Many of you have heard about the water crisis in the city of Flint. It’s making national news.
Essentially the short version (and the short version doesn’t do justice to the actual reality) is that years ago an emergency manager was appointed to handle Flint’s financial woes and in an effort to save money the water supply was changed from the Detroit system and the Lake Huron to the Flint River. Turns out the water from the Flint River ran through old pipes and the combination was deadly. Now there is lead contaminated tap water in homes, businesses, and schools. The water had been consumed for over a year before people persistently making noise finally caught media, and thus government, attention.
Of course it is much more complicated than that. There are all sorts of politics involved. And charges that only minority dominated cities were put under emergency management in the first place. But the bottom line is that once again concern about money trumped concern about people’s safety.
Tuesday night our governor gave his State of the State speech and he spent most of it talking about Flint. He explained the timeline of events from his point of view, and though he took ultimate responsibility, he also wanted to assure everyone that his people had not told him about the magnitude of the problem until recently. And he’s going to prove that by releasing his emails.
Somehow none of that is making anyone feel better.
Early Wednesday I went for my walk up at the mall. Walking alone, I had plenty of time to notice the snippets of conversation between other walkers. Here’s just a bit of what I heard, each of these from a different pair of walkers.
“Governor Snyder said he didn’t ….”
“The corrosive water ran through the old pipes and leached lead into the water…”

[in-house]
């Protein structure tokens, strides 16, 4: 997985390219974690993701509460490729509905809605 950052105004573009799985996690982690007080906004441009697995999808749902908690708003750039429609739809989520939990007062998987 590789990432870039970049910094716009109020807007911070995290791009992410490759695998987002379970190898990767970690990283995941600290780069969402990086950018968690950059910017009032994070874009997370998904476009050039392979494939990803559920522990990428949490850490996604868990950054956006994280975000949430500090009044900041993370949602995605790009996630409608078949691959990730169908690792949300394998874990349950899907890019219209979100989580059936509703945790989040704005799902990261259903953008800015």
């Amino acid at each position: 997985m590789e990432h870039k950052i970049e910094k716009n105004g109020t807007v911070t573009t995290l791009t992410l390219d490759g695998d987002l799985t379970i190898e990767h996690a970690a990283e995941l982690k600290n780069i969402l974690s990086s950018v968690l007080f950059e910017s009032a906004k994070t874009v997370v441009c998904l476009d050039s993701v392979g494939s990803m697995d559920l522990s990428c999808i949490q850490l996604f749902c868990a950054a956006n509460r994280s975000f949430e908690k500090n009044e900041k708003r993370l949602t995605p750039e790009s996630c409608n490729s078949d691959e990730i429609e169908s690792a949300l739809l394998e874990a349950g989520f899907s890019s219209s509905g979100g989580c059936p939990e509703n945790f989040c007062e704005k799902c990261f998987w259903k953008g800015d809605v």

“We don’t want to hear you say you’re sorry…”
“Well, it just really seems like…”
“I don’t know how it all can be fixed…”
“Finger pointing won’t help…”
“None of the Republican candidates are talking about water…”
“Who’s going to pay…”
I’ll let your imagination finish these conversations. Regardless of where your mind takes you it will be a dark place. There are no easy answers to this monumental problem. The governor has declared Flint a disaster area. The National Guard is passing out bottled water and filters. The mayor of Flint has had a meeting with President Obama in the oval office and the President has promised to help.
But ultimately the problem will take years to correct. And the underlying political issues? Those may never be sorted out. When General Motors abandoned Flint, taking with it thousands of jobs, many people left the city. The resultant lowered tax base couldn’t meet the needs. Inept politicians ran the city, ultimately causing financial ruin and emergency management. Should that have happened? Whose fault is it?
More importantly, what can be done to avoid in the future the series of events that led one community down the garden path to tainted water?
Change is hard.